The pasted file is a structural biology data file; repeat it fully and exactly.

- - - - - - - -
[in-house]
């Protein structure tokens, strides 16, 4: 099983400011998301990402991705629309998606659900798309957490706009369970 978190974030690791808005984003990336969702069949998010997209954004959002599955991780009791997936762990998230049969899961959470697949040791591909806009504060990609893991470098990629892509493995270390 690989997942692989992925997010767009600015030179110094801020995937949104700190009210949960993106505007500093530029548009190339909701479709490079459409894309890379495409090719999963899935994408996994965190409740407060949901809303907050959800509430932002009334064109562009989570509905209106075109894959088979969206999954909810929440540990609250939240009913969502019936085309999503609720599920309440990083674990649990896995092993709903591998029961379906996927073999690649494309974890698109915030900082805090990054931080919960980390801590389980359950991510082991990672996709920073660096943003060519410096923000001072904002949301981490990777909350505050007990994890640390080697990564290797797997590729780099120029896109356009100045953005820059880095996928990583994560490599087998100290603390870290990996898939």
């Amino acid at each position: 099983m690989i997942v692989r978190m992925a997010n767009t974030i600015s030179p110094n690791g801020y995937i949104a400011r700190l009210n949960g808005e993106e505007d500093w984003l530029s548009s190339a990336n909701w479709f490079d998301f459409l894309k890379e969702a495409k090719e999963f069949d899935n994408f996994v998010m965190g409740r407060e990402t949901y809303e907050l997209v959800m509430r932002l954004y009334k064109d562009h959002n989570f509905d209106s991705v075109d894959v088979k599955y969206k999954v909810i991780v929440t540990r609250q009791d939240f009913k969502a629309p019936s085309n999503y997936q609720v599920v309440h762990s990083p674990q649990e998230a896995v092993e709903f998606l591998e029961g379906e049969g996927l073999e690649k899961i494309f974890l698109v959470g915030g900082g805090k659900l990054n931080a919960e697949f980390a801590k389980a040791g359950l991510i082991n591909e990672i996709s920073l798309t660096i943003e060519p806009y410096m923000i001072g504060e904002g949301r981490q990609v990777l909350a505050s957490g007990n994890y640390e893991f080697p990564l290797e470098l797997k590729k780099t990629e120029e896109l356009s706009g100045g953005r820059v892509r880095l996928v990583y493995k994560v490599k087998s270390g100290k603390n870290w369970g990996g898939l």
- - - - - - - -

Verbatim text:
[in-house]
């Protein structure tokens, strides 16, 4: 099983400011998301990402991705629309998606659900798309957490706009369970 978190974030690791808005984003990336969702069949998010997209954004959002599955991780009791997936762990998230049969899961959470697949040791591909806009504060990609893991470098990629892509493995270390 690989997942692989992925997010767009600015030179110094801020995937949104700190009210949960993106505007500093530029548009190339909701479709490079459409894309890379495409090719999963899935994408996994965190409740407060949901809303907050959800509430932002009334064109562009989570509905209106075109894959088979969206999954909810929440540990609250939240009913969502019936085309999503609720599920309440990083674990649990896995092993709903591998029961379906996927073999690649494309974890698109915030900082805090990054931080919960980390801590389980359950991510082991990672996709920073660096943003060519410096923000001072904002949301981490990777909350505050007990994890640390080697990564290797797997590729780099120029896109356009100045953005820059880095996928990583994560490599087998100290603390870290990996898939």
């Amino acid at each position: 099983m690989i997942v692989r978190m992925a997010n767009t974030i600015s030179p110094n690791g801020y995937i949104a400011r700190l009210n949960g808005e993106e505007d500093w984003l530029s548009s190339a990336n909701w479709f490079d998301f459409l894309k890379e969702a495409k090719e999963f069949d899935n994408f996994v998010m965190g409740r407060e990402t949901y809303e907050l997209v959800m509430r932002l954004y009334k064109d562009h959002n989570f509905d209106s991705v075109d894959v088979k599955y969206k999954v909810i991780v929440t540990r609250q009791d939240f009913k969502a629309p019936s085309n999503y997936q609720v599920v309440h762990s990083p674990q649990e998230a896995v092993e709903f998606l591998e029961g379906e049969g996927l073999e690649k899961i494309f974890l698109v959470g915030g900082g805090k659900l990054n931080a919960e697949f980390a801590k389980a040791g359950l991510i082991n591909e990672i996709s920073l798309t660096i943003e060519p806009y410096m923000i001072g504060e904002g949301r981490q990609v990777l909350a505050s957490g007990n994890y640390e893991f080697p990564l290797e470098l797997k590729k780099t990629e120029e896109l356009s706009g100045g953005r820059v892509r880095l996928v990583y493995k994560v490599k087998s270390g100290k603390n870290w369970g990996g898939l």